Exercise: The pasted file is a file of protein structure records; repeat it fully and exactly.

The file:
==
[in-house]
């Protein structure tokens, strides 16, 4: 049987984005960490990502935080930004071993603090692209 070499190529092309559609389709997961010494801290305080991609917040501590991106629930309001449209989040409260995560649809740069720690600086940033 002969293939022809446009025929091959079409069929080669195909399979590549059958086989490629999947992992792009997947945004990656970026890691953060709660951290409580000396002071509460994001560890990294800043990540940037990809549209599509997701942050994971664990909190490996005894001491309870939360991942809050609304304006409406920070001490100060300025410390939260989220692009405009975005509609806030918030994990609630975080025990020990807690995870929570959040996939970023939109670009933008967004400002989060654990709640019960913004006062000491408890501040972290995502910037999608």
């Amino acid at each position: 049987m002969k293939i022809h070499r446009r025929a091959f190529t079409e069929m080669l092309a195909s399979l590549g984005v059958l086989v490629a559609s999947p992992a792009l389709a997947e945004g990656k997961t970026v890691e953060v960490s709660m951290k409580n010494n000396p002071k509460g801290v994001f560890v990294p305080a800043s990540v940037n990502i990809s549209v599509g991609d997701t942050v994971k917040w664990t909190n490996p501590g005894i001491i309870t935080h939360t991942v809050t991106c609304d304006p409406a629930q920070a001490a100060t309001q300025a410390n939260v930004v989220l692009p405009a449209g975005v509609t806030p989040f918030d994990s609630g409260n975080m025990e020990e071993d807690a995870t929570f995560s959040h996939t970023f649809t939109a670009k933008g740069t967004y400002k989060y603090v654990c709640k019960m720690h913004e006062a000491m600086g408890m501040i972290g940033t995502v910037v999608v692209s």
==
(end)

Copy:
[in-house]
């Protein structure tokens, strides 16, 4: 049987984005960490990502935080930004071993603090692209 070499190529092309559609389709997961010494801290305080991609917040501590991106629930309001449209989040409260995560649809740069720690600086940033 002969293939022809446009025929091959079409069929080669195909399979590549059958086989490629999947992992792009997947945004990656970026890691953060709660951290409580000396002071509460994001560890990294800043990540940037990809549209599509997701942050994971664990909190490996005894001491309870939360991942809050609304304006409406920070001490100060300025410390939260989220692009405009975005509609806030918030994990609630975080025990020990807690995870929570959040996939970023939109670009933008967004400002989060654990709640019960913004006062000491408890501040972290995502910037999608």
């Amino acid at each position: 049987m002969k293939i022809h070499r446009r025929a091959f190529t079409e069929m080669l092309a195909s399979l590549g984005v059958l086989v490629a559609s999947p992992a792009l389709a997947e945004g990656k997961t970026v890691e953060v960490s709660m951290k409580n010494n000396p002071k509460g801290v994001f560890v990294p305080a800043s990540v940037n990502i990809s549209v599509g991609d997701t942050v994971k917040w664990t909190n490996p501590g005894i001491i309870t935080h939360t991942v809050t991106c609304d304006p409406a629930q920070a001490a100060t309001q300025a410390n939260v930004v989220l692009p405009a449209g975005v509609t806030p989040f918030d994990s609630g409260n975080m025990e020990e071993d807690a995870t929570f995560s959040h996939t970023f649809t939109a670009k933008g740069t967004y400002k989060y603090v654990c709640k019960m720690h913004e006062a000491m600086g408890m501040i972290g940033t995502v910037v999608v692209s």